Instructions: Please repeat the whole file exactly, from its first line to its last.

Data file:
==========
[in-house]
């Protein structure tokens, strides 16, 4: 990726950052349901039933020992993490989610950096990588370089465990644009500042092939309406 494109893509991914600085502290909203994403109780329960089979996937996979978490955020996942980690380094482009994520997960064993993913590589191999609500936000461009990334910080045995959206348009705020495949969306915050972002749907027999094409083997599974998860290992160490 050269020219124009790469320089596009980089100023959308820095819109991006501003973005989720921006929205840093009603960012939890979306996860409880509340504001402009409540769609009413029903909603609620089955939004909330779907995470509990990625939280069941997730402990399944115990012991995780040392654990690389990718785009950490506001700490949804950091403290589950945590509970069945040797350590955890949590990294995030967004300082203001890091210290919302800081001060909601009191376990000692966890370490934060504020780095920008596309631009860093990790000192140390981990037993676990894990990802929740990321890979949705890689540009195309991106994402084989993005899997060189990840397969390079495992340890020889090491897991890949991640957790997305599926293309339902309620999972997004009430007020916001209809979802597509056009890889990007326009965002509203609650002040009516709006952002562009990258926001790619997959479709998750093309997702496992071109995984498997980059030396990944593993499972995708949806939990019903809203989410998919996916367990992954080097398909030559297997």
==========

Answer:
[in-house]
């Protein structure tokens, strides 16, 4: 990726950052349901039933020992993490989610950096990588370089465990644009500042092939309406 494109893509991914600085502290909203994403109780329960089979996937996979978490955020996942980690380094482009994520997960064993993913590589191999609500936000461009990334910080045995959206348009705020495949969306915050972002749907027999094409083997599974998860290992160490 050269020219124009790469320089596009980089100023959308820095819109991006501003973005989720921006929205840093009603960012939890979306996860409880509340504001402009409540769609009413029903909603609620089955939004909330779907995470509990990625939280069941997730402990399944115990012991995780040392654990690389990718785009950490506001700490949804950091403290589950945590509970069945040797350590955890949590990294995030967004300082203001890091210290919302800081001060909601009191376990000692966890370490934060504020780095920008596309631009860093990790000192140390981990037993676990894990990802929740990321890979949705890689540009195309991106994402084989993005899997060189990840397969390079495992340890020889090491897991890949991640957790997305599926293309339902309620999972997004009430007020916001209809979802597509056009890889990007326009965002509203609650002040009516709006952002562009990258926001790619997959479709998750093309997702496992071109995984498997980059030396990944593993499972995708949806939990019903809203989410998919996916367990992954080097398909030559297997």